Summer weather usually means extremely hot sunny days where you’d rather be sunbathing on the beach or lounging by the pool than sitting behind a computer at work. Truthfully, it doesn’t need to be summertime to take a dip into the pool or plan a beach vacation with the endless tropical spots that are sunny year-round, and various inside pools that make swimming a few laps an anytime occasion. This means you have even more opportunities to show-off your new swimsuit and enjoy some pool-time. However, this also means there are more chances for chlorine and saltwater to dehydrate your hair.
Both saltwater and chlorine can damage the hair by drying it out, which is an ultimate no-no for already brittle hair. This doesn’t mean you have to skip out on this summertime activity. Instead, improve your hair care regimen and adopt a pre-and post-pool routine that will protect hair when swimming. Keep reading for the expert-backed best tips and products for hair protection from chlorine.
What Does Chlorine Do to Your Hair
Chlorine strips the natural oils in your hair the same way a lot of chemical-based salon treatments do, simply because chlorine is also a chemical, confirms the CDC. The longer and more frequently your hair soaks in chlorine the more damage you’re doing to the scalp and individual hair strands. All hair types can experience dry, weakened hair that leads to split ends and hair breakage. However, hair types that are more susceptible to damage and breakage — like coily and curly hair — should be cautious of pool water as the added chlorine can cause extreme dryness to hair.
According to Jonathan Colombini, celebrity hairstylist and L’Oréal Paris Creative Director of Style and Color, if you have color-treated or chemically-treated hair, chlorine and saltwater can be harmful to your strands. Hair can be damaged by both water types, with the harshness from chlorine causing hair color discoloration and saltwater severely dehydrating the scalp, confirms Colombini. Additionally, if you have blonde hair, a dip in chlorinated water could change its color with some people reporting tinges of green showing up in their strands post swim.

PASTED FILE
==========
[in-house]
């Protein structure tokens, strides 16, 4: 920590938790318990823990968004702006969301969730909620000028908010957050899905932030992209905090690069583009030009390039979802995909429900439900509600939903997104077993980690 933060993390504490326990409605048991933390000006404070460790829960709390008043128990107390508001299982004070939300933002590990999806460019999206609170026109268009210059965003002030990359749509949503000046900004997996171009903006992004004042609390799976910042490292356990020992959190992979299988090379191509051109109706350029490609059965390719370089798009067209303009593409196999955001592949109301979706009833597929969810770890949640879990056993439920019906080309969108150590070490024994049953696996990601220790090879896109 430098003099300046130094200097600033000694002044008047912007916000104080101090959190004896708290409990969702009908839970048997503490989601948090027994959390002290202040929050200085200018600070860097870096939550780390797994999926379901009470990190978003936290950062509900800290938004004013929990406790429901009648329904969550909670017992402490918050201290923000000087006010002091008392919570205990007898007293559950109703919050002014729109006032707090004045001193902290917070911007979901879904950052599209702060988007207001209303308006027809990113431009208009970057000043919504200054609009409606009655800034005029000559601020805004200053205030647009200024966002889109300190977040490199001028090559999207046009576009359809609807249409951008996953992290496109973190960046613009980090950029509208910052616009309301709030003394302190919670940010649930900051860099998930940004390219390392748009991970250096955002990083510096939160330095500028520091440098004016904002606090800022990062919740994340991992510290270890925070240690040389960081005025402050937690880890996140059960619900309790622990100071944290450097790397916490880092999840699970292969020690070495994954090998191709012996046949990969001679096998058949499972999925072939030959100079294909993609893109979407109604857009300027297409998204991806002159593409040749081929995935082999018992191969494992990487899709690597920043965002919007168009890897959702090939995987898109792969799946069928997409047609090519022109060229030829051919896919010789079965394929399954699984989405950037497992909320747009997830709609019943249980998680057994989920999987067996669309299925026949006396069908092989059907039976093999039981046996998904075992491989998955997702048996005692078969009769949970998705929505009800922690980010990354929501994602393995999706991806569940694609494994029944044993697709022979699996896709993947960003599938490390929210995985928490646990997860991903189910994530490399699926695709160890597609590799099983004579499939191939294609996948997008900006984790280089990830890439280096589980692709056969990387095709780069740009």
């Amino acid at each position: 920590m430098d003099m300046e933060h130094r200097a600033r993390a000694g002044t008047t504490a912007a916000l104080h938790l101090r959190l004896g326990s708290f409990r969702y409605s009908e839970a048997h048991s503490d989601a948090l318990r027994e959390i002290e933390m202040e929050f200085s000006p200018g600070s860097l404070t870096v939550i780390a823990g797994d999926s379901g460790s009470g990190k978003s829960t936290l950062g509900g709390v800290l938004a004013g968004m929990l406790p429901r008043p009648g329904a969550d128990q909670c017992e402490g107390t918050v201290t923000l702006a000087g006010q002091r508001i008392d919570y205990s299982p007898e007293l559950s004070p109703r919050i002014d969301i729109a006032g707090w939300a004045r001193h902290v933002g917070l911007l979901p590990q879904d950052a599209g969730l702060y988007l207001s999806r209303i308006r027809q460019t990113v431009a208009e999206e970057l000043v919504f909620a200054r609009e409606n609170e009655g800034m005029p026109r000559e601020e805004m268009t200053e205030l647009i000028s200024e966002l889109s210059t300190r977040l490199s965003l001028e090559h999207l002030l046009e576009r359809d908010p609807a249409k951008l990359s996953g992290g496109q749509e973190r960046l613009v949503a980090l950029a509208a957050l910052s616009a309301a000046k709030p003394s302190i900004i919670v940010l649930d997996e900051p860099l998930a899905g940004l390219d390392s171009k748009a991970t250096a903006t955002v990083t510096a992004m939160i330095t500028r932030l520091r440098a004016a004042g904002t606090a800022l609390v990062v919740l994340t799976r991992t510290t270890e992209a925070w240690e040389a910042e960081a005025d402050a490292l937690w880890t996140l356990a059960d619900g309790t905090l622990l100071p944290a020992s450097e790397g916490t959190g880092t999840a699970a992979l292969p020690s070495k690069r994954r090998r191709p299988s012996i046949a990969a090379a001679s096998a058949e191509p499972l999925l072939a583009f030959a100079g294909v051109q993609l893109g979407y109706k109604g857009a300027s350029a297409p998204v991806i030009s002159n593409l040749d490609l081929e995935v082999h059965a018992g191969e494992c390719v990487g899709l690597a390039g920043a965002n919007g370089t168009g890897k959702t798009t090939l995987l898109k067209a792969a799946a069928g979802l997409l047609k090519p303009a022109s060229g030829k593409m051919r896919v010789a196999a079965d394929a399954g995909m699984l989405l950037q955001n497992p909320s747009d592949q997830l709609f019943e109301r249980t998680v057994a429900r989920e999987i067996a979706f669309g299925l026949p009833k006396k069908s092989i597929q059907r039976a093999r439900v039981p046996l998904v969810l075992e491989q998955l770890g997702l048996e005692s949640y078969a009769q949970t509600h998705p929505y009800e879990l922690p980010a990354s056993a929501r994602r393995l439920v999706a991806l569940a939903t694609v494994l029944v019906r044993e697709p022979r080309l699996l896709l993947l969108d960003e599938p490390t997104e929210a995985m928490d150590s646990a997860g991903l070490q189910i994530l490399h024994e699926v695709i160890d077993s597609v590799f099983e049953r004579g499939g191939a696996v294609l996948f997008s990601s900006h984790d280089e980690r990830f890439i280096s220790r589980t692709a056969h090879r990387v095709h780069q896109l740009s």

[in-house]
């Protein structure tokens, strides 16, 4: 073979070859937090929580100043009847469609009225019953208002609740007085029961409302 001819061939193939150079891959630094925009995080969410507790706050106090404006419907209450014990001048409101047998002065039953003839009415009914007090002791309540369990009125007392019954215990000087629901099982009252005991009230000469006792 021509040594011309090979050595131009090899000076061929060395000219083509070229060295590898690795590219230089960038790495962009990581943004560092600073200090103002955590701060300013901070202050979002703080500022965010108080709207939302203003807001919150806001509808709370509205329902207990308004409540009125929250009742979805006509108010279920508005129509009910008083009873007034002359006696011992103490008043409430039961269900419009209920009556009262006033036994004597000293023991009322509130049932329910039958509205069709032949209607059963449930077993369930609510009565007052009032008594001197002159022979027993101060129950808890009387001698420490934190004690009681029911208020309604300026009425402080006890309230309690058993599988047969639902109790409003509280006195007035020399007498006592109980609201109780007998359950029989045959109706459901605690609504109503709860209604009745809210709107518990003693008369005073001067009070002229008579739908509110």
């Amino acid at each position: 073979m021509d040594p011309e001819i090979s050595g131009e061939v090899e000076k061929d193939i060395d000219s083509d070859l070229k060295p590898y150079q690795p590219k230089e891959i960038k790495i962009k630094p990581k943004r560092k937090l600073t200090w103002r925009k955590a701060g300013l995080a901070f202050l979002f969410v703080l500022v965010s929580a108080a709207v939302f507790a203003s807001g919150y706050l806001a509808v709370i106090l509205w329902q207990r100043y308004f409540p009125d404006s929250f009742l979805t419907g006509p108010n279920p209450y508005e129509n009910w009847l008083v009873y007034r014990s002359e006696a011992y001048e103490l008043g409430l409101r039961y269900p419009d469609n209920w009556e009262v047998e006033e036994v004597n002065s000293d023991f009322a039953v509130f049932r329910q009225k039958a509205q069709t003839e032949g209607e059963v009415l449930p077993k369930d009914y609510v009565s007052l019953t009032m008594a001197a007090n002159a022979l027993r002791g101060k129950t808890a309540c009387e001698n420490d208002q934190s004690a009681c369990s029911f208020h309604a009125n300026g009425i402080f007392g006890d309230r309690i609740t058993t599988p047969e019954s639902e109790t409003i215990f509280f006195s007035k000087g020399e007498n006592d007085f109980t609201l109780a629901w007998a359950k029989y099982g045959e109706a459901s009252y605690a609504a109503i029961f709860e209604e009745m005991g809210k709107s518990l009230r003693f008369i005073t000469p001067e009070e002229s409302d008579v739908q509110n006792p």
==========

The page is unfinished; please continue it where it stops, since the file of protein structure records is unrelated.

How Do You Get Chlorine Out of Your Hair?
The CDC has specific guidelines for chlorinated pools to make sure the added chemical isn’t causing too much damage to the skin, hair and overall body. This means it’s relatively easy to get chlorine out of your hair — it’s the damage to hair after the fact that can be difficult to repair.
The best way to get chlorine out of your hair is to immediately rinse strands with water following a swim. You want to make sure your hair is free of chlorine so the chemical doesn’t linger. Give hair a good rinse before washing your strands with a sulfate-free shampoo that will add moisture to dry hair.
If your strands are already on the damaged side try a bond-repairing shampoo and conditioner like the L’Oréal Paris Sulfate Free Bond Repair Shampoo with Citric Acid and L’Oréal Paris Sulfate Free Bond Repair Conditioner with Citric Acid, which cleanses and conditions damaged hair with the added citric acid that rebuilds weak hair bonds. The results are smoother, stronger hair.
How to Protect Your Hair from Chlorine Damage
Regardless of your hair type you should take precautions before swimming a few laps around the pool, especially if you want to keep having healthy hair. Read more on what exactly you need to do to limit chlorine damage with insight from an expert.
Use a Swim Cap